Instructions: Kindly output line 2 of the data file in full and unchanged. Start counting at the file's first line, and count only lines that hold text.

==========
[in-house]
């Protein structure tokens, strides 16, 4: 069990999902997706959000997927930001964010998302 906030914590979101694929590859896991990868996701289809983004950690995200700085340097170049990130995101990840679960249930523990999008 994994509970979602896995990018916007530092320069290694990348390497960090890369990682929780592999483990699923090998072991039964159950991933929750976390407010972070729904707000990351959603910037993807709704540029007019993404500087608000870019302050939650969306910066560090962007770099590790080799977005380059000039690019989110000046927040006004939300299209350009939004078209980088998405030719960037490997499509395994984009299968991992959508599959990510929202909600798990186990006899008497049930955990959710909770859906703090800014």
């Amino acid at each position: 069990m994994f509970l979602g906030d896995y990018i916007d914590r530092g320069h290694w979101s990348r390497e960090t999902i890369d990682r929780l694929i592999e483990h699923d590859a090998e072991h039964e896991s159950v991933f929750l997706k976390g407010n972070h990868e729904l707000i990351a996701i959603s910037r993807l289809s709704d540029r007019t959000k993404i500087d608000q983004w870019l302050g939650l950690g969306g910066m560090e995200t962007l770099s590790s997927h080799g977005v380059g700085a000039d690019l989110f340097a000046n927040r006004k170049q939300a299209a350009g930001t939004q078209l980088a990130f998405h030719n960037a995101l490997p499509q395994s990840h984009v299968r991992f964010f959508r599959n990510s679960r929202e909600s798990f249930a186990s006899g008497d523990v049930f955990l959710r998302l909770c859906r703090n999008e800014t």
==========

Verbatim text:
């Protein structure tokens, strides 16, 4: 069990999902997706959000997927930001964010998302 906030914590979101694929590859896991990868996701289809983004950690995200700085340097170049990130995101990840679960249930523990999008 994994509970979602896995990018916007530092320069290694990348390497960090890369990682929780592999483990699923090998072991039964159950991933929750976390407010972070729904707000990351959603910037993807709704540029007019993404500087608000870019302050939650969306910066560090962007770099590790080799977005380059000039690019989110000046927040006004939300299209350009939004078209980088998405030719960037490997499509395994984009299968991992959508599959990510929202909600798990186990006899008497049930955990959710909770859906703090800014």